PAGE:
Chief Information Officers don't have it easy. They often feel squeezed by impossible budgets, ridiculous business demands and techno-ignorant colleagues. I know, I've been there. In the last 10 years through my different companies, I've acted as a virtual CIO for countless small and medium sized companies.

Looking back, I can say that my biggest challenge never was any of the aforementioned. It was usually about communicating a solid definition of what a CIO can and can't do, managing expectations from the onset and delivering. Sounds easy, and it is when you have this tool. It's a poster that now adorns my office wall.

In 2006, CIO Magazine came up with the "IT Value Matrix," after 18 months of collaborative effort, as a tool to let IT stop being defensive about what it costs the firm and go on the offense by articulating the value it provides.

This is how it works:
"The matrix identifies approximately 130 components, grouped under three key practice areas' stakeholder alignment, communication and the CIO role. It's organized for drilling down from general to specific. For example, to achieve stakeholder alignment, CIOs need both knowledge and action. To learn what type of knowledge, you drill down one level and find four types: stakeholder analysis, political and cultural issues, technology trends and business dynamics."

In tandem with the Matrix, the CIO executive council developed "Seven Keys to IT Leadership"

1. The primary goal of IT is to align with major enterprise objectives. Every initiative must be clearly tied in a provable way to business value.

2. Because all major business initiatives are dependent upon technology, the CIO must have a voice at the table at which key business decisions are made.

3. The CIO is responsible for understanding a business’s complexities, influencing peers and presenting technology strategy in terms the business can understand.

4. Technology leaders are agents of change. Transition is our stable state.

5. Communication and relationship building are as important to IT leadership as technology skills are.

6. Successful technology leadership must strike a balance between competing forces: short-term versus long-term, technology versus business focus, leading versus enabling.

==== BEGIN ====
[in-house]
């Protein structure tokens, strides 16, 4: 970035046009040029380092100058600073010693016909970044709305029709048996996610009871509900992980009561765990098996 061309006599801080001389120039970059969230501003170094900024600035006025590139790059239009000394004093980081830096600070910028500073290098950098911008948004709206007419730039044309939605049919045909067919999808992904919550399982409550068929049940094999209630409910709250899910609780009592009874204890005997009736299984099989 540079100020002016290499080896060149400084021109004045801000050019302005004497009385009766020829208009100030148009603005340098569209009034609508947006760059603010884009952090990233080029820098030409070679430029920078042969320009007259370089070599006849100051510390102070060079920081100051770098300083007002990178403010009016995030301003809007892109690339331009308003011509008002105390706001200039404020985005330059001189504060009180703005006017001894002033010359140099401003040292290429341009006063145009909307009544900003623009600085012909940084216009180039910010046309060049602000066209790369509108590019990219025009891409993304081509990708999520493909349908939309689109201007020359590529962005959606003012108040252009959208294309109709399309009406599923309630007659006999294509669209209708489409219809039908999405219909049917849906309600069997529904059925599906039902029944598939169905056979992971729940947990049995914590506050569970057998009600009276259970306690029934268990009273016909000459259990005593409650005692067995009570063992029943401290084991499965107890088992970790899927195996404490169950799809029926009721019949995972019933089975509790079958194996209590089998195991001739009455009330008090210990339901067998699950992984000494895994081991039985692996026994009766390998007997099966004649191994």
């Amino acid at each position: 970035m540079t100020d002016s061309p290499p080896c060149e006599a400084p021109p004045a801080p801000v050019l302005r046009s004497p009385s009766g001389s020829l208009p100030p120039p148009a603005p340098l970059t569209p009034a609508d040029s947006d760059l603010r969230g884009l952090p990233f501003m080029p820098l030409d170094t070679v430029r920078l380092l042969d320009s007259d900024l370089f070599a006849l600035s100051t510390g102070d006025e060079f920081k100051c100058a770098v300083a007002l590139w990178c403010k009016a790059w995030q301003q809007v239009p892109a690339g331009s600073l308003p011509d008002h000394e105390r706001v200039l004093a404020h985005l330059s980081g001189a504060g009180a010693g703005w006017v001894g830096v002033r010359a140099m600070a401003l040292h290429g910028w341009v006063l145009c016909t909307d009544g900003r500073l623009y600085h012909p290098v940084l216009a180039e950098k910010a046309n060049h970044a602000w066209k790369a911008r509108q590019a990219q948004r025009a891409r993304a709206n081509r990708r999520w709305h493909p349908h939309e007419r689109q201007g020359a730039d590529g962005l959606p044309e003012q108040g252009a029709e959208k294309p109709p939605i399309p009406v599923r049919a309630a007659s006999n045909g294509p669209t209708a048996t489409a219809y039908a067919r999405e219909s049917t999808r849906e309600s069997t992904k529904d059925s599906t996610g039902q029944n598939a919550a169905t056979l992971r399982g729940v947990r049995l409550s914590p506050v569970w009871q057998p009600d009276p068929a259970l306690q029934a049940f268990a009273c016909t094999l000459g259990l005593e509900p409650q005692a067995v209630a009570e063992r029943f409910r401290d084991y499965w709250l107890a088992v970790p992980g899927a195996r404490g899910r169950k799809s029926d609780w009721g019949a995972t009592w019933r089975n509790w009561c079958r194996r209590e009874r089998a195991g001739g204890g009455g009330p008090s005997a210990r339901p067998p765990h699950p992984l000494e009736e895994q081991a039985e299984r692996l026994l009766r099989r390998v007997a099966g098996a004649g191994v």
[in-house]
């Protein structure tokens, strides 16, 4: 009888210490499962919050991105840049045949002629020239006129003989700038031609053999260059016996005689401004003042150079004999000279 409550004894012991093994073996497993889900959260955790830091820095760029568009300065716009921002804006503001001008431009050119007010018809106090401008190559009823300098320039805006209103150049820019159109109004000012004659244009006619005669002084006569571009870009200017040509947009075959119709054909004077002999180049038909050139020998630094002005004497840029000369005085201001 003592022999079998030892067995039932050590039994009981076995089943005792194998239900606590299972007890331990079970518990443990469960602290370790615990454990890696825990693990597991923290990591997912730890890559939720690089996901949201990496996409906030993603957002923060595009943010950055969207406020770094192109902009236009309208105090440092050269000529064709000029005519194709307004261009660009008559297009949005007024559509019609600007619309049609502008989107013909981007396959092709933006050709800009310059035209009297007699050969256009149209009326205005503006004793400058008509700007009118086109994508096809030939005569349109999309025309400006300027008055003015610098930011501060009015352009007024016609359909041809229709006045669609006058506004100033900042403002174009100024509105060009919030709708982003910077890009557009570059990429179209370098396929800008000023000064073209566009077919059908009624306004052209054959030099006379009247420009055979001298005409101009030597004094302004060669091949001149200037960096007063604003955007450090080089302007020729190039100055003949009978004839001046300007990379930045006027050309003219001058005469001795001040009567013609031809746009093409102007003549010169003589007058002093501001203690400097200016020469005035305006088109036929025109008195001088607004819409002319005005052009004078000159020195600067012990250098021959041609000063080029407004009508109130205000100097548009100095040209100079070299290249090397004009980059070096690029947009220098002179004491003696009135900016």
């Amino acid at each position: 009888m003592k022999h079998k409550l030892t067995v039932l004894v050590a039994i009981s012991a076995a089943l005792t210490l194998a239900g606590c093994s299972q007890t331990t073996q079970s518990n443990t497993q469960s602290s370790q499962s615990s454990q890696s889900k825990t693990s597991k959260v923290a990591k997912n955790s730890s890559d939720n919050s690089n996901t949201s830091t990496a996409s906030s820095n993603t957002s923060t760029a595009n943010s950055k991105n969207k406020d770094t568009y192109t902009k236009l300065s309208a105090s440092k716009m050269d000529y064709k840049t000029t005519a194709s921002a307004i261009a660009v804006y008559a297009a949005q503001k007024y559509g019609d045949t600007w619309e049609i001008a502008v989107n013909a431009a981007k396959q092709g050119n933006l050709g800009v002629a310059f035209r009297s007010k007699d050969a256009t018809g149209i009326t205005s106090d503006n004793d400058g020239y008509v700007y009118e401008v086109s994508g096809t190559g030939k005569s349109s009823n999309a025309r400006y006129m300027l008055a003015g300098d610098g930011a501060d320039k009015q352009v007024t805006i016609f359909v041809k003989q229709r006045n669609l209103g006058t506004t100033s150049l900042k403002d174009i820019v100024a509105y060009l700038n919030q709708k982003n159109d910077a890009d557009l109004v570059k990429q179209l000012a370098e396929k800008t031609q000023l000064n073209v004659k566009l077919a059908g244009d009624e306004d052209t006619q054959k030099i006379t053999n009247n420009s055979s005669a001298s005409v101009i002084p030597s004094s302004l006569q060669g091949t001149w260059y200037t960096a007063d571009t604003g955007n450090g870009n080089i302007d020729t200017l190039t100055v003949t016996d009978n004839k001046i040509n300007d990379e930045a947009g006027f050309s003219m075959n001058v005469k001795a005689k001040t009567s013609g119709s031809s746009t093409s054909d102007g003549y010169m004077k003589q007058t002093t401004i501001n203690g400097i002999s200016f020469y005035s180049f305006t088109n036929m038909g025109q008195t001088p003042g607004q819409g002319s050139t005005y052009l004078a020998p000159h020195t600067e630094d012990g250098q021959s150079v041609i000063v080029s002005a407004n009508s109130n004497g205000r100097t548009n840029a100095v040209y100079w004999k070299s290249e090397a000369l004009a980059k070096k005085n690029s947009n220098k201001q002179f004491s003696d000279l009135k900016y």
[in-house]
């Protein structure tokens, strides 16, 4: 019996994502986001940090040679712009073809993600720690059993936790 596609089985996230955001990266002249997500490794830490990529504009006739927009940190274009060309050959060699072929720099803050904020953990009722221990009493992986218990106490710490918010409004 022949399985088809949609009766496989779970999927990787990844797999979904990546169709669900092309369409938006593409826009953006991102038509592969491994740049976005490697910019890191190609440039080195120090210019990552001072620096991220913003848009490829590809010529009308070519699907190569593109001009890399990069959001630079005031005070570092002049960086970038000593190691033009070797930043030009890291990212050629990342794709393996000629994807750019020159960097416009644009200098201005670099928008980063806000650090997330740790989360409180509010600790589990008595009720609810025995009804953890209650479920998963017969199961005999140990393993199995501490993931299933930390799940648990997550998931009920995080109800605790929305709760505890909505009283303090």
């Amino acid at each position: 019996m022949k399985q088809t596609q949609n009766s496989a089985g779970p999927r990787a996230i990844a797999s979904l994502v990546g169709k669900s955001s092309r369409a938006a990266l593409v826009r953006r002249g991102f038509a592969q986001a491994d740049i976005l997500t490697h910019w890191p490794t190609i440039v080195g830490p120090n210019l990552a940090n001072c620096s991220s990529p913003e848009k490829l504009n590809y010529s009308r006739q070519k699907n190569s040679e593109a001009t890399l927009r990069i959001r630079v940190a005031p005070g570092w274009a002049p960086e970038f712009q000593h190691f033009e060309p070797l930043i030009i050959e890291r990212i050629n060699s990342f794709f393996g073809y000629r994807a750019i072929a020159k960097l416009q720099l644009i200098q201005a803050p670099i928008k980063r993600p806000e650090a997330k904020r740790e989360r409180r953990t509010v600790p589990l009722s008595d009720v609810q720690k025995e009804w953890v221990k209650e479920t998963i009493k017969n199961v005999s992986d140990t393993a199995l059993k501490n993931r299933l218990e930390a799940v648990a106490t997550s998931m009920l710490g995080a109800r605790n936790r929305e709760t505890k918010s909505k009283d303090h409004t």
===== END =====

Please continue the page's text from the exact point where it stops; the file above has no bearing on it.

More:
7. The CIO is responsible for cultivating technology leadership at all levels.

If you're a CIO, you need this.  If you have a CIO in your team, do your company a favor and go over this with the CIO. If you use technology in your company, this tool will help manage expectations.

The file is available in this post too. Start enjoying your CIO life.

it_value_matrix.pdf
File Size: 1999 kb
File Type: pdf
Download File

 
 

I often coach entrepreneurs when they start their businesses and, in doing so, get to the core of 'why' they want to go out on their own. I love it when dreams of boatloads of money surface.

And then I ask THE question : 'How much is enough ?' I continue : 'If I give you 1 million dollars right now, would you be happy ?' 'How about 5 million ? 10 million ? (etc)' The conversation quickly turns to how much is needed to live well, what living well means and what the real priorities in life are.

Somewhere during the entrepreneur's soul-searching, I take out a fantastic study that was done many times and taken up by a University of Wisconsin group. There are similar stats on the web, this one comes from the good people at www.100people.org.

Miniature Earth have also made a video with older stats but still very poignant.

It's enough to make the entrepreneur reflect on his true priorities and just how much is really enough.

Important note : I'm certainly not coaching entrepreneurs to NOT make money. I am simply getting them to reflect about their situation on a global scale and realize just how blessed they already are. I also try to bring the entrepreneur to develop other reasons than money to start a business.

IF THE WORLD WERE 100 PEOPLE:
Gender
50 would be female
50 would be male

Age
20 would be 0-14
67 would be 15-64
14 would be 65 and older

Geography
5 would be from North America
9 would be from Latin America & the Caribbean
12 would be from Europe
61 would be from Asia
13 would be from Africa

Religion
31 would be Christian
21 would be Muslim
14 would be Hindu
6 would be Buddhist
12 would believe in other religions
16 would not be religious or identify themselves
as being aligned with a particular faith

First Language
17 would speak Chinese
8 would speak Hindustani
8 would speak English
7 would speak Spanish
4 would speak Arabic
4 would speak Russian
3 would speak Bengali
2 would speak Malay-Indonesian
2 would speak French
45 would speak other languages

Overall Literacy
82 would be able to read and write
18 would not

Literacy by Gender
87 males would be able to read and write
13 males would not be able to read and write